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Arch Pediatr Adolesc Med. 2009 Jul;163(7):633-7. doi: 10.1001/archpediatrics.2009.71.

Tipping the balance: use of advergames to promote consumption of nutritious foods and beverages by low-income African American children.

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  • 1Children's Digital Media Center, Department of Psychology, Georgetown University, 37th & O Streets NW, Washington, DC 20057, USA.

Abstract

OBJECTIVE:

To examine how advergames, which are online computer games developed to market a product, affect consumption of healthier and less healthy snacks by low-income African American children.

DESIGN:

Cross-sectional, between-subjects examination of an advergame in which children were rewarded for having their computer character consume healthier or less healthy foods and beverages. Children were randomly assigned to 1 of the following 3 conditions: (1) the healthier advergame condition, (2) the less healthy advergame condition, or (3) the control condition.

SETTING:

Urban public elementary schools.

PARTICIPANTS:

Thirty low-income, African American children aged 9 to 10 years. Main Exposure Children in the treatment conditions played a less healthy or a healthier version of an advergame 2 times before choosing and eating a snack and completing the experimental measures. Children in the control group chose and ate a snack before playing the game and completing the measures.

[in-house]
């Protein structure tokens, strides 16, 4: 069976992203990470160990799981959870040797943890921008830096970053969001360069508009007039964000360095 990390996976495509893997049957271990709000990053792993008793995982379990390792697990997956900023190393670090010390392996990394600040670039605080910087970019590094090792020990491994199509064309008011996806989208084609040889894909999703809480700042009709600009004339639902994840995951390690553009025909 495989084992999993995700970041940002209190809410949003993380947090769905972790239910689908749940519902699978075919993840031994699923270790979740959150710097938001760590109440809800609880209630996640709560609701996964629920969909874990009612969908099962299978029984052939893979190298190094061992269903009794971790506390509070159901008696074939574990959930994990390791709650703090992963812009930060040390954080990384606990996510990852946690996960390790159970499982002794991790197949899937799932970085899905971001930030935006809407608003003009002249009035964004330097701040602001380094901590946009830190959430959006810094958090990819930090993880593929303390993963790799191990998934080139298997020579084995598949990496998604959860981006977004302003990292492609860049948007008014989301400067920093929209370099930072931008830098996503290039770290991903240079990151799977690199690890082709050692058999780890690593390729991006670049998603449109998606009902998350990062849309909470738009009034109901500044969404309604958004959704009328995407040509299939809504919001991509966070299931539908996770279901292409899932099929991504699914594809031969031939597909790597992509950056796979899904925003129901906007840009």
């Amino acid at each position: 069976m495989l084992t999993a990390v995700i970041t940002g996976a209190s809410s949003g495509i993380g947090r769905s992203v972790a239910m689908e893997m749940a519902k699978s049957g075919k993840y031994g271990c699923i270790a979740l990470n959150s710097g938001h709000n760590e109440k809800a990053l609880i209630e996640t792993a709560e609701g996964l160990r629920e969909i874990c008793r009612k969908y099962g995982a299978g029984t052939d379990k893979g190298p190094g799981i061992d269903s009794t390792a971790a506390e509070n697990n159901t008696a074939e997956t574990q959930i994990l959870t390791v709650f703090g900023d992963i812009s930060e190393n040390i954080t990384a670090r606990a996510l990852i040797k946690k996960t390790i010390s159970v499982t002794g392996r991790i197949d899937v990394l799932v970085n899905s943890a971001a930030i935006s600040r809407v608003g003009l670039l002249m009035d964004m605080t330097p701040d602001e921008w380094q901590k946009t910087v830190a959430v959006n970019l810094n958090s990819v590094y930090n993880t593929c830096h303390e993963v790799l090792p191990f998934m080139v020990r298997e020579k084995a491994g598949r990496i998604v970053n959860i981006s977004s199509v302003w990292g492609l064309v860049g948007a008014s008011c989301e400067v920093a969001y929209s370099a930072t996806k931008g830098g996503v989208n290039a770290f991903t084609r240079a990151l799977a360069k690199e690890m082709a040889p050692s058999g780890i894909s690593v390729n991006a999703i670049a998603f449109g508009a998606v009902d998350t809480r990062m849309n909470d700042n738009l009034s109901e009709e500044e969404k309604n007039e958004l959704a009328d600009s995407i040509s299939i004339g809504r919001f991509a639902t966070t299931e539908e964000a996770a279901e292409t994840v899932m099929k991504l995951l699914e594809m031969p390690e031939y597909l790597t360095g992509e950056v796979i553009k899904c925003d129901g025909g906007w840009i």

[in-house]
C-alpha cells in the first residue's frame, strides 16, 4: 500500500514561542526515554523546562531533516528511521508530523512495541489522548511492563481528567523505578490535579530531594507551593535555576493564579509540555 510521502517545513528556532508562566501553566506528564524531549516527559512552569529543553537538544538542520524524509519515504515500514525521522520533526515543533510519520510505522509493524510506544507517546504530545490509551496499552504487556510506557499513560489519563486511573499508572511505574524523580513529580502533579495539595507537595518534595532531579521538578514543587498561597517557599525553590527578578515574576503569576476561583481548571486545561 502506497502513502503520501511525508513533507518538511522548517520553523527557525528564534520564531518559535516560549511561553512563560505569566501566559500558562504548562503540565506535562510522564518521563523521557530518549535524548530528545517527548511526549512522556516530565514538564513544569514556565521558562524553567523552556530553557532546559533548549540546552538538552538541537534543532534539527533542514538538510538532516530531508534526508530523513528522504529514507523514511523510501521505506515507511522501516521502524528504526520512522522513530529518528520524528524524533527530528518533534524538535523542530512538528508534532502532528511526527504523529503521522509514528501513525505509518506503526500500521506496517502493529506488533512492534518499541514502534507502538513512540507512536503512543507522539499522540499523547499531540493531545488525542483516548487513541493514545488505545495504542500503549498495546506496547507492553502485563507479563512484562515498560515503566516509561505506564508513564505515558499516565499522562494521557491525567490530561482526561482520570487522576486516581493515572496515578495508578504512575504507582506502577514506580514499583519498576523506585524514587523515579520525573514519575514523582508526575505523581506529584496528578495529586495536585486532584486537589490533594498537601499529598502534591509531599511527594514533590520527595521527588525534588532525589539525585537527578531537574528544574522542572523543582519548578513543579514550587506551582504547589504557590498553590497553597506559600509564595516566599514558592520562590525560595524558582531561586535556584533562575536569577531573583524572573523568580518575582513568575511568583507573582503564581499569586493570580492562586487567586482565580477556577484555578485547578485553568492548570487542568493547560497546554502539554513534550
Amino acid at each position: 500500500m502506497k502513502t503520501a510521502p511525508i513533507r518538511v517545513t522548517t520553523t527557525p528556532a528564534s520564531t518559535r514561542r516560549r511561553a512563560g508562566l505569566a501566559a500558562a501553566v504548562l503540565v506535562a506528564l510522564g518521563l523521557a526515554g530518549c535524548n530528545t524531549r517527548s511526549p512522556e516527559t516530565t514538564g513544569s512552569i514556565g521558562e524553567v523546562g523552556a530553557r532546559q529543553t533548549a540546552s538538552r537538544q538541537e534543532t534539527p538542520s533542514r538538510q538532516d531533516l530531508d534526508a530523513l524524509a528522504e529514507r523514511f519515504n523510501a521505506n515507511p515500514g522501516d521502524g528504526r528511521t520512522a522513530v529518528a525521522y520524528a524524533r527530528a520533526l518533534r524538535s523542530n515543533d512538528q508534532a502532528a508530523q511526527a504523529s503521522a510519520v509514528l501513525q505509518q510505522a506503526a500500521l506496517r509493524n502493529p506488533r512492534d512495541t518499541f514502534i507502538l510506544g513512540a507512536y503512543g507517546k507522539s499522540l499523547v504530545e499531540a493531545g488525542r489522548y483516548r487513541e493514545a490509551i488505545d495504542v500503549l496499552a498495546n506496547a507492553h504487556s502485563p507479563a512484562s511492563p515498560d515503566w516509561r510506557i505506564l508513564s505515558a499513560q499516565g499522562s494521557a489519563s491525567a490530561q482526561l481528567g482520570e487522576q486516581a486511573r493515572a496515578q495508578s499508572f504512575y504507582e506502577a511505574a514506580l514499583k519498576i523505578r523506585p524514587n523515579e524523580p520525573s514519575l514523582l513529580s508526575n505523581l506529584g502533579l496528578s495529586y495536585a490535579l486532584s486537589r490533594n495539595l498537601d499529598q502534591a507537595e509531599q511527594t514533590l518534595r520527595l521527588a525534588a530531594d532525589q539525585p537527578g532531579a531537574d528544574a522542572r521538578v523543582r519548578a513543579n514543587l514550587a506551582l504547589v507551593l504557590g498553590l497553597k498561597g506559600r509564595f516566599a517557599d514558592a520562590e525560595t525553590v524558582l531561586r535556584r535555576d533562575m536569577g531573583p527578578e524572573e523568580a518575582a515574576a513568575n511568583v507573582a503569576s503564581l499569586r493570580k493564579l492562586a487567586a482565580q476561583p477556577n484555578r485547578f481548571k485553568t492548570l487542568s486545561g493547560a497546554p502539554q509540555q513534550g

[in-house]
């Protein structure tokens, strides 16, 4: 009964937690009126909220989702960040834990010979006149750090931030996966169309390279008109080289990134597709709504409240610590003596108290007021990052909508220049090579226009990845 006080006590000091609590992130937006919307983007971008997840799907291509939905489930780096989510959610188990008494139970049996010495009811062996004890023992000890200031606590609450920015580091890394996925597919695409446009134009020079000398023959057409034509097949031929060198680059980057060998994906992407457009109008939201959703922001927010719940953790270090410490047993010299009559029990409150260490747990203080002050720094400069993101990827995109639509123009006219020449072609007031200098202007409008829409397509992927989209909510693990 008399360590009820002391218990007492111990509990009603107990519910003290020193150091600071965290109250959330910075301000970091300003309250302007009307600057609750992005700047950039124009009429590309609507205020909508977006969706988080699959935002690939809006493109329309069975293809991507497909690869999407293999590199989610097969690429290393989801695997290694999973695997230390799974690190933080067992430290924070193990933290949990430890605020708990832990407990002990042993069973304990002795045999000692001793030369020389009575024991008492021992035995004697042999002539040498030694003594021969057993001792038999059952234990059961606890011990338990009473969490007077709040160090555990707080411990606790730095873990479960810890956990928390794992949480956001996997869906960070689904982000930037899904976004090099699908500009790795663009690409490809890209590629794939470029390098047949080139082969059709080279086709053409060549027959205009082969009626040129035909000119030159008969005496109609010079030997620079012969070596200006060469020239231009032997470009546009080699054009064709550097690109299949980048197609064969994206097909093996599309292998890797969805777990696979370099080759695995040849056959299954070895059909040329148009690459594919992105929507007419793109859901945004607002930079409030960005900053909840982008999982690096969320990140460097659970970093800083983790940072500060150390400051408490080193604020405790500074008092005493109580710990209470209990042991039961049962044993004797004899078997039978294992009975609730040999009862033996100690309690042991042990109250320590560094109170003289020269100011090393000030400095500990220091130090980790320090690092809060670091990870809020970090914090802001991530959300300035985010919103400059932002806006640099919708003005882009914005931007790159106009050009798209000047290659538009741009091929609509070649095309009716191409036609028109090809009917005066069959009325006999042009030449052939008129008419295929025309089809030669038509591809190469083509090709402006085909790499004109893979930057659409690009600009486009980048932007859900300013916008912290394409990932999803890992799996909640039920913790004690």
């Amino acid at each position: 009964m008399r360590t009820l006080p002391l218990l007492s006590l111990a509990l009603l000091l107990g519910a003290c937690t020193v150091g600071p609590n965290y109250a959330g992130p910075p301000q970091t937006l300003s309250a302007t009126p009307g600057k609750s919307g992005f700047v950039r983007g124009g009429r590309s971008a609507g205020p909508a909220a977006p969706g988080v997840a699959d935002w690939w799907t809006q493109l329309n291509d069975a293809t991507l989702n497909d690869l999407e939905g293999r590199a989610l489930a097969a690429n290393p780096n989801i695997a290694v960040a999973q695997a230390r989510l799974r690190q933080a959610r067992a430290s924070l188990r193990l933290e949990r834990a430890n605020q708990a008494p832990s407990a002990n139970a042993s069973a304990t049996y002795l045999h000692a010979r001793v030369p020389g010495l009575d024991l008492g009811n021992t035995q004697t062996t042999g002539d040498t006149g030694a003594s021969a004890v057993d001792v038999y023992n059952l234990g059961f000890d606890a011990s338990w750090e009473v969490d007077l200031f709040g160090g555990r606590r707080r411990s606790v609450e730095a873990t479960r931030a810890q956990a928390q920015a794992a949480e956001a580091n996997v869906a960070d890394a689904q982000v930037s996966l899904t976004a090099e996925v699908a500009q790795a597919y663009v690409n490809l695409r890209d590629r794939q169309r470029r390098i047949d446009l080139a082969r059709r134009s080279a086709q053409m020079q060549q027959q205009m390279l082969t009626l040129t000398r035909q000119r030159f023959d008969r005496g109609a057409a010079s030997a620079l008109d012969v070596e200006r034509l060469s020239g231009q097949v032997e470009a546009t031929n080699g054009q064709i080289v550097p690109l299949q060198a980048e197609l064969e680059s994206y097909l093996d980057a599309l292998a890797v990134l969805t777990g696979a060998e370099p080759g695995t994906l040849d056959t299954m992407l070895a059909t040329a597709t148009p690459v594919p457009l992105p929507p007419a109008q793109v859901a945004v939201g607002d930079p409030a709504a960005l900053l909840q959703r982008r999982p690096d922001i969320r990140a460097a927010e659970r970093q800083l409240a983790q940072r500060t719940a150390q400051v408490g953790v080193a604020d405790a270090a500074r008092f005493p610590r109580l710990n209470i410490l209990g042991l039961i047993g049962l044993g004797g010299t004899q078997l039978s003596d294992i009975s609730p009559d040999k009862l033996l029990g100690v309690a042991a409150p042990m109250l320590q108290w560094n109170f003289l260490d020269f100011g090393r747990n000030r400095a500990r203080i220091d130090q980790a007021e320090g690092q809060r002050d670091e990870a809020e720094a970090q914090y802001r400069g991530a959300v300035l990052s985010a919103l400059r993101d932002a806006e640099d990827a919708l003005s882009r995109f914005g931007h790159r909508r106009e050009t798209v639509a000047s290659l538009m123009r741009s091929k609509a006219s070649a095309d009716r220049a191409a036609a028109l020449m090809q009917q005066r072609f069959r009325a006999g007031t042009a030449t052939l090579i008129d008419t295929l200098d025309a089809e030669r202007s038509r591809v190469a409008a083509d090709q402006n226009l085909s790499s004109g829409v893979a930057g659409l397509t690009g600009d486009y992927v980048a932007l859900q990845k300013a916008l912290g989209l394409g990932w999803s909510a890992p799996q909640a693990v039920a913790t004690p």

MAIN OUTCOME MEASURES:

The number of healthier snack items children selected and ate and how much children liked the game.

RESULTS:

Children who played the healthier version of the advergame selected and ate significantly more healthy snacks than did those who played the less healthy version. Children reported liking the advergame.

CONCLUSIONS:

Findings suggest that concerns about online advergames that market unhealthy foods are justified. However, advergames may also be used to promote healthier foods and beverages. This kind of social marketing approach could tip the scales toward the selection of higher-quality snacks, thereby helping to curb the obesity epidemic.

Comment in

PMID:
19581546
[PubMed - indexed for MEDLINE]
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